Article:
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Sleep, Exercise, Connection: How Colorado Leaders Are Caring For Their Mental Health These Days

Clockwise from top left: Deirdre Pilch, Greeley-Evans School District superintendent; Dr. Yadira Caraveo, pediatrician and House District 31 state representative; Tay Anderson, Denver School Board director; Chancellor Joe Garcia, Colorado Community College System; Rev. Amanda Henderson, Interfaith Alliance of Colorado; Dr. Eric France, CDPHE chief medical officer.

A recent survey by the Colorado Health Foundation published last month paints a grim picture of how life is going these days. Coloradans have become loneliner, more anxious and more worried about affording food and rent. Many see the negative impacts of racism and are concerned about police violence. Low-wage workers and people of color report feeling these impacts the most.

In a new area of focus for KUNC, Leigh Paterson will now be reporting on mental health in Northern Colorado. With ongoing stressors like the coronavirus pandemic, a weakened economy, a divisive election and devastating wildfires, KUNC talked with several community leaders about how they are caring for their own mental health and what advice they have for others who are struggling.

Deirdre Pilch, Superintendent, Greeley-Evans School District

Dr. Pilch has overseen the phased reopening of District 6, which includes around 25,000 students and staff. Since August, those schools have experienced over 100 positive and probable coronavirus cases. This month, hundreds of studentshave had to quarantine because of potential exposure.

“The hardest moment in the last six months has been we did have a staff member pass away from COVID. We had the spouse of a staff member pass away from COVID... That, quite frankly, has been the most stressful part about reopening schools. The fear and worry that somebody may get so sick that they may not fully recover or die. That’s been the hardest part without a doubt.”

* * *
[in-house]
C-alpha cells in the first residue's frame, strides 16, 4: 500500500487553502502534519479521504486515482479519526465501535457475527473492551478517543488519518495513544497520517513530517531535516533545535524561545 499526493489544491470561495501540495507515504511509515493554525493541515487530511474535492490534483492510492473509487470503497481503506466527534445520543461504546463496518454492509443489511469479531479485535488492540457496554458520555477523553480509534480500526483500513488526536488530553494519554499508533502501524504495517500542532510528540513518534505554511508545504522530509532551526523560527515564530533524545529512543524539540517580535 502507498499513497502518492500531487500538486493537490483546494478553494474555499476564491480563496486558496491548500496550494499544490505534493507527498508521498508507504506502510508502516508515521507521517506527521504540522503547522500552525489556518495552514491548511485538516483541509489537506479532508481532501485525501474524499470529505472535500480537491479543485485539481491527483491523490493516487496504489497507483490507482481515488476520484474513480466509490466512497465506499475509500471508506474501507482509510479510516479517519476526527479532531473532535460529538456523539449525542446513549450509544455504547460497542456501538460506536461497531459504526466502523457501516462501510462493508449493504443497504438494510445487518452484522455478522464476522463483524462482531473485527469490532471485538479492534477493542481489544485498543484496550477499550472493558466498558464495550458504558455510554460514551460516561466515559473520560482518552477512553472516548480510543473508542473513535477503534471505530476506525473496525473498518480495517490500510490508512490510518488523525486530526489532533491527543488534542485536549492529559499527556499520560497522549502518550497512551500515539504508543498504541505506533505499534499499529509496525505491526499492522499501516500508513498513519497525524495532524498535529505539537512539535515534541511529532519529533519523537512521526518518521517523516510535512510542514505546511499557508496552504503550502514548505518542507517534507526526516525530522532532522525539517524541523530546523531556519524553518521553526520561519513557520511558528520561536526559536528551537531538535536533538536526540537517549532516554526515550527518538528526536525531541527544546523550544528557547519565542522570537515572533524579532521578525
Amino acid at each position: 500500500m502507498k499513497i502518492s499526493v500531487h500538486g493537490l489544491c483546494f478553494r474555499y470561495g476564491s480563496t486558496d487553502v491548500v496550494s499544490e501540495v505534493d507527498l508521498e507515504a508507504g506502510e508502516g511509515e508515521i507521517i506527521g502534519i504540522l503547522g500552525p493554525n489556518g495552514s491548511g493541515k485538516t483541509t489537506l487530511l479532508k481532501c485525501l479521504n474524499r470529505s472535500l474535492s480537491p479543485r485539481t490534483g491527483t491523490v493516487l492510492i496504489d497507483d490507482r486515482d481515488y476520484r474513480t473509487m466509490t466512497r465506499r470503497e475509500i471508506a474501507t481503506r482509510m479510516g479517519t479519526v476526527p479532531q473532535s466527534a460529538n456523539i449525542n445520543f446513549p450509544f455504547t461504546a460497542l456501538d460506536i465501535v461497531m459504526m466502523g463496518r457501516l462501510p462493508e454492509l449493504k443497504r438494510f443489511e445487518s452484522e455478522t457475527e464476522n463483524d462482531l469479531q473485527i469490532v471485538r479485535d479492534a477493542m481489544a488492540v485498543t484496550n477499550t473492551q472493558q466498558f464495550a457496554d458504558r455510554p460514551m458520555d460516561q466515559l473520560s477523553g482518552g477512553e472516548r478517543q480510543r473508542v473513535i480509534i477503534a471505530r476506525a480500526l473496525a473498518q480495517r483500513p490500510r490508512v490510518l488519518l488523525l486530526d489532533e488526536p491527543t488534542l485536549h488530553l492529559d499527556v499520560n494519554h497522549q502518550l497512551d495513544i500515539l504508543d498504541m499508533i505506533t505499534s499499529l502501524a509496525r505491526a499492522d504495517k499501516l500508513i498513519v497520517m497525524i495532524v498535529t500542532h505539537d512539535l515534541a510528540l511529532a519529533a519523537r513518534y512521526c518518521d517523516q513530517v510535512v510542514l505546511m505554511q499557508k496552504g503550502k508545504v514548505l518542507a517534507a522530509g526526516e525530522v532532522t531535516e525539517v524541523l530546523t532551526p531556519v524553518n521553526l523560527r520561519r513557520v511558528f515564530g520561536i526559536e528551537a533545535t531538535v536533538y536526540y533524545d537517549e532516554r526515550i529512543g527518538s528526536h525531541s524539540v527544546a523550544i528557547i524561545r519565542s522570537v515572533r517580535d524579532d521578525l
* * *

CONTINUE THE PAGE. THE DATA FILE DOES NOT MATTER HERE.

Pilch herself has focused on sleep, exercise and staying in touch with loved ones.

“My advice has been ‘Remember, this is not forever, this is for right now.’ I remind people to slow down, take a breath, do whatever it is that you need to do to relieve your stress… So whether that's take a walk, play with your dog, write in your journal, write a story, create a craft, reach out to the people you love, whatever that is, take a minute... and move out of this really stressful spot we're in right now.”

Dr. Yadira Caraveo, State Representative for House District 31, pediatrician

Dr. Caraveo is a pediatrician working in Adams County where coronavirus cases have recently spiked. Caraveo recalls a family with five children that recently came in to her clinic: one for asthma, one for flu, and the other three kids tested positive for COVID-19. She described the look of stress on the mom’s face as Dr. Caraveo asked if the parents would be able to take time off from work and if they would still have income.

“That really brought all of the issues that people have been going through and will continue to go through until this pandemic is under control and really brought them to light.”

With the stressors that are common in this line of work, Dr. Caraveo says she relies on her medical community for support.

“Yeah, it's difficult. I have two jobs to balance and so there's not always the time to take care of myself unless I make that time. And so it's funny, people ask me regularly, like, do you ever sleep? And I tell them, Oh yeah, that's actually one of my priorities because if I don't sleep then I'm no good to anyone.”

Her advice for others: if you are having a tough time, get help.

“So I would say if you're struggling right now know that you are not the only person who is struggling. We're seeing stress on society that we have not seen before. The one good thing that has come from this pandemic is that medical professionals have gotten much better at telehealth... there’s all sorts of ways you can get in touch with them by phone or computer and get the counseling help that you need.”

Tay Anderson, Denver School Board Director

Anderson has been active in dozens of recent racial justice protests in Northern Colorado, marching, speaking and advocating for policy changes. He pushed for the removal of police officers from Denver schools and advocated for legislation to increase police accountability.

“Throughout all of this I mean, the thing that's mentally taxing to continuously see Black people murdered in the first place like that... everybody thinks that we passed a law, we changed it, we did it. Uh, no. People are still dying literally right now... But I am taking it day-by-day. And just remembering the reason why I got into this fight and that's for children.”

Anderson is caring for himself these days by taking naps and going to his barber shop.